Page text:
Partial pressures of gases in the blood.

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For example: PO2 and PCO2 in the blood are measured and have some numerical value in mm of Hg. What does this actually mean and what’s the significance?

In: Chemistry
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The pressure of a gas is the result of the contribution by the different molecules in a gaseous state.
The partial pressure of a gas is the contribution of one kind of gas to the total pressure

As far as mmHg goes it’s a pressure unit based on how high the pressure can push an amount of mercury. It’s a non SI unit and an abomination.

Also, the mm Hg (millimeters of mercury) is just a standardized method of measuring the pressure produced by a gas by the amount of mercury this gas displaces in a column.

Partial pressure measures the concentration of the gas dissolved in the blood plasma (ie, not bound to haemoglobin). This can vary by environment, and also by location in the body (the more time it’s spent away from the lungs, the lower it falls), and it’s important because it influences the binding of oxygen to haemoglobin. In high PO2 (when a lot of oxygen is dissolved in the blood plasma), oxygen readily binds to the haemoglobin, and in low PO2, it tends to dissociate from the haemoglobin. This means that haemoglobin picks up a lot of oxygen at the lungs, where there’s a high PO2, and loses it more and more the further it gets from the lungs, essentially ensuring an even distribution of oxygen to various parts of the body. PCO2 is the same thing but for carbon dioxide (which is also carried bound to haemoglobin, but carried from the tissues back towards the lungs instead).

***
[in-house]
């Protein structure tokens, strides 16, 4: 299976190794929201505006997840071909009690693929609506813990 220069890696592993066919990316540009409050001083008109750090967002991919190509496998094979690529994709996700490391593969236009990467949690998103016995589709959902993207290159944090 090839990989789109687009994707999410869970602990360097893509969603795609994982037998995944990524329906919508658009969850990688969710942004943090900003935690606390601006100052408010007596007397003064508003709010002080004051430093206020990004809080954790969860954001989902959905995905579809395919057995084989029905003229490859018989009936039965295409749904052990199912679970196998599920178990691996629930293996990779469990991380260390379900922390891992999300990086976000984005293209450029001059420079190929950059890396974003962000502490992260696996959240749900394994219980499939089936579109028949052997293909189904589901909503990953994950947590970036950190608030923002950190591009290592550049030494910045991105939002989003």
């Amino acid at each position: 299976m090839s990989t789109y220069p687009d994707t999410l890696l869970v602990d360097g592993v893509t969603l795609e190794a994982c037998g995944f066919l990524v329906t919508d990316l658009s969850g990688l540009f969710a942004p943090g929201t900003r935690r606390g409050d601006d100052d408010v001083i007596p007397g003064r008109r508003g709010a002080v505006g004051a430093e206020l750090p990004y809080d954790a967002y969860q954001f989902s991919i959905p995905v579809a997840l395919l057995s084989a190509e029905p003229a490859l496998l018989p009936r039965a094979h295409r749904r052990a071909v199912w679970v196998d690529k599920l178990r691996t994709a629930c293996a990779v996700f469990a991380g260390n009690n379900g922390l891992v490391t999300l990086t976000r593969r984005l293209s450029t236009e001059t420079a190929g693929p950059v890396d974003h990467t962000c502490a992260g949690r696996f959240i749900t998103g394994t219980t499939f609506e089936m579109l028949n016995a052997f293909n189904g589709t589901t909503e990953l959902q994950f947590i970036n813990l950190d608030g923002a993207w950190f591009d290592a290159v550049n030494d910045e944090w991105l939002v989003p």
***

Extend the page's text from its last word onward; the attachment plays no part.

What this is most relevant to is [dissociation curves](https://upload.wikimedia.org/wikipedia/commons/8/8a/Oxyhaemoglobin_dissociation_curve.png), which are a visual representation of the amount of oxygen saturation of haemoglobin you can expect at any given PO2 under various conditions. For example, if you increase the temperature, the curve shifts right, and if you draw a line up from say, 60 PO2, you’re now getting 82% oxygen saturation instead of the 88% you were getting previously. This is useful for visualising the adaptations of haemoglobin and blood in various animals and stages of life. There are lots of different types of haemoglobin that are effective to varying degrees – some more effective than adult human haemoglobin, some less effective, and it’s useful to be able to represent this on a graph. For example, human foetuses have a haemoglobin molecule that’s more sensitive to oxygen – it achieves higher saturation than adult haemoglobin at lower PO2s. This is because it’s not getting oxygen from the high PO2 blood of the lungs. Instead it’s having to take oxygen from the already lowered PO2 of the blood that has reached the mother’s uterus, so haemoglobin that can absorb more in those oxygen-deficient situations is preferable. The trade-off is that oxygen doesn’t dissociate as easily, so it’s not a good thing to have as an adult when oxygen is now readily available.